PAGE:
After almost a year and a half since the first convention of an Ad Hoc City Seal Working Group, Newton Mayor Ruthanne Fuller requested for the Newton City Council to approve to proceed with the process of updating the Newton city seal.
“[Currently] pictured is a colonial authority telling a people that their ways of living and worshiping are wrong,” Fuller wrote in a mayor’s update on Feb. 17. “Certainly, most Newtonians would not want a symbol of cultural arrogance to represent their city made up of many faiths and cultures.”
The Town of Newton adopted the seal in 1865, and Newton retained the seal when it established itself as a city in 1873. The seal depicts English missionary John Eliot proselytizing a group of Indigenous people, urging their conversion to Christianity and adoption of English customs.
Eliot achieved his first success in Cohannet, now known as Newton, when he established the Christian settlement he named Nonantum, the working group’s report read. Eliot, however, never lived there himself.
Newton’s decision to depict the scene in its seal was likely due to the post-Civil War popularity of using images of Native Americans to embody an American identity or its representation of the city’s long history, according to the report.
A majority of Newtonians, however, consider the seal’s scene to be offensive and unfaithful to Newton’s self image, according to input gathered from online surveys, public meetings, and letters from community members, the report read.
The report also included opinions that the group solicited from Indigenous groups on the current seal design.
“I feel that it is important [that the seal] … does not make a group of people feel less than when they look at it,” Maria Turner, chairperson of the Natick Nipmuc Tribe, wrote in the report.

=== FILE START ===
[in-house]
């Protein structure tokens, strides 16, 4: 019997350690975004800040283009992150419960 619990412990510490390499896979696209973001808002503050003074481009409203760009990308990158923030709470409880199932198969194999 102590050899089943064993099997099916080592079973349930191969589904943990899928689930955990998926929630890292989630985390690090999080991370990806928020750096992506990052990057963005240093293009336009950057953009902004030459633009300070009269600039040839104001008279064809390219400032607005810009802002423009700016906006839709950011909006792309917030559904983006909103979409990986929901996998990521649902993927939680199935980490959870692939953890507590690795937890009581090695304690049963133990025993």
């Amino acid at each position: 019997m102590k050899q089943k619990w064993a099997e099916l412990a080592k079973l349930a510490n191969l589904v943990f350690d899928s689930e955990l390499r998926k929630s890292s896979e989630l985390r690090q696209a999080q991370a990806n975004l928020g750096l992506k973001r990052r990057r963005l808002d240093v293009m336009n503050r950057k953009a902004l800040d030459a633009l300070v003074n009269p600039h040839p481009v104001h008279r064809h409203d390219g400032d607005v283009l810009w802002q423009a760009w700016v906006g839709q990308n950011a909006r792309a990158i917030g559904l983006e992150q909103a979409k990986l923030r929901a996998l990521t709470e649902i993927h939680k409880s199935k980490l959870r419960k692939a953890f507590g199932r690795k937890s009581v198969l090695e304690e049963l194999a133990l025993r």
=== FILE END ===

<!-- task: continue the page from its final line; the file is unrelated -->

Additional feedback also calls for simplification of the design, which would help ease reproduction of the seal, and a quality black-and-white version of the central image for use on official city documents, according to the report.
After reviewing the feedback, the group presented a list of recommendations for the new design. The seal would retain its circular shape and much of the content of the outer rings, but a more suitable image would replace the Eliot scene.
According to the report, environmental themes such as the Charles River are among possible replacements. Other recommended themes include the colors green and blue, community, and well-known buildings and landmarks.
Depending on the chosen image, the group recommended that “Nonantum” be replaced with another Algonquian word, such as “Quinobequin” for the Charles River. The group also recommended that the words “Liberty and Union” be either kept or omitted, depending on the context of the new image.
“Updating the City Seal requires the City Council to vote to amend this Ordinance,” Fuller wrote in the update. “I have requested authorization to move forward with the City Seal Working Group’s recommendation to update the City Seal.”
The City Council referred the request to the Program and Services Committee at its meeting on Tuesday.
Pending the City Council’s approval, the city will submit a proposal to obtain graphic design services, then return to the City Council for funds to hire the designer.
“I anticipate much opportunity for community input for refining and improving the design options before the City Council votes, as they have the ultimate authority on approving a final design,” Fuller wrote in the update.
Featured Image by Aneesa Wermers / Heights Staff